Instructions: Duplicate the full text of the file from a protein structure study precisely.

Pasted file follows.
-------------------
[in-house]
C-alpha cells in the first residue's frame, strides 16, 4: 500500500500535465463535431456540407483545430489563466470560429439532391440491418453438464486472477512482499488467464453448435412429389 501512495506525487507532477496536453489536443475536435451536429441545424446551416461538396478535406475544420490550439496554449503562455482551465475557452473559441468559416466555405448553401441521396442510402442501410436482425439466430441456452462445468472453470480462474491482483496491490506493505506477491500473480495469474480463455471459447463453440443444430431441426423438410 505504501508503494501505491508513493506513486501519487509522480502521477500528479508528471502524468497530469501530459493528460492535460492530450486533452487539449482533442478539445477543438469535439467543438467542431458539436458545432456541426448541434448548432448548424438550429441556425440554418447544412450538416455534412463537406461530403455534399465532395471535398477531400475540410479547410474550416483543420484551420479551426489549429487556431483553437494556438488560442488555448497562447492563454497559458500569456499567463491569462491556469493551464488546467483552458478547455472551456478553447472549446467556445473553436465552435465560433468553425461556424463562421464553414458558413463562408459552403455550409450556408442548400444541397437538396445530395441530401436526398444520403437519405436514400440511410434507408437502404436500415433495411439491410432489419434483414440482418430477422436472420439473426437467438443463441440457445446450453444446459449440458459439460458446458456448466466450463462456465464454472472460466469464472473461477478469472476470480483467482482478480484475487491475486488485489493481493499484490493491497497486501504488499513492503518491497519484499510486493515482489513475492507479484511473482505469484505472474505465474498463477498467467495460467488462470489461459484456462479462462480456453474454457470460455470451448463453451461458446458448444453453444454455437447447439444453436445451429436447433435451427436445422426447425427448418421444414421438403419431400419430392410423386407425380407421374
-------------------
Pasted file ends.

[in-house]
C-alpha cells in the first residue's frame, strides 16, 4: 500500500500535465463535431456540407483545430489563466470560429439532391440491418453438464486472477512482499488467464453448435412429389 501512495506525487507532477496536453489536443475536435451536429441545424446551416461538396478535406475544420490550439496554449503562455482551465475557452473559441468559416466555405448553401441521396442510402442501410436482425439466430441456452462445468472453470480462474491482483496491490506493505506477491500473480495469474480463455471459447463453440443444430431441426423438410 505504501508503494501505491508513493506513486501519487509522480502521477500528479508528471502524468497530469501530459493528460492535460492530450486533452487539449482533442478539445477543438469535439467543438467542431458539436458545432456541426448541434448548432448548424438550429441556425440554418447544412450538416455534412463537406461530403455534399465532395471535398477531400475540410479547410474550416483543420484551420479551426489549429487556431483553437494556438488560442488555448497562447492563454497559458500569456499567463491569462491556469493551464488546467483552458478547455472551456478553447472549446467556445473553436465552435465560433468553425461556424463562421464553414458558413463562408459552403455550409450556408442548400444541397437538396445530395441530401436526398444520403437519405436514400440511410434507408437502404436500415433495411439491410432489419434483414440482418430477422436472420439473426437467438443463441440457445446450453444446459449440458459439460458446458456448466466450463462456465464454472472460466469464472473461477478469472476470480483467482482478480484475487491475486488485489493481493499484490493491497497486501504488499513492503518491497519484499510486493515482489513475492507479484511473482505469484505472474505465474498463477498467467495460467488462470489461459484456462479462462480456453474454457470460455470451448463453451461458446458448444453453444454455437447447439444453436445451429436447433435451427436445422426447425427448418421444414421438403419431400419430392410423386407425380407421374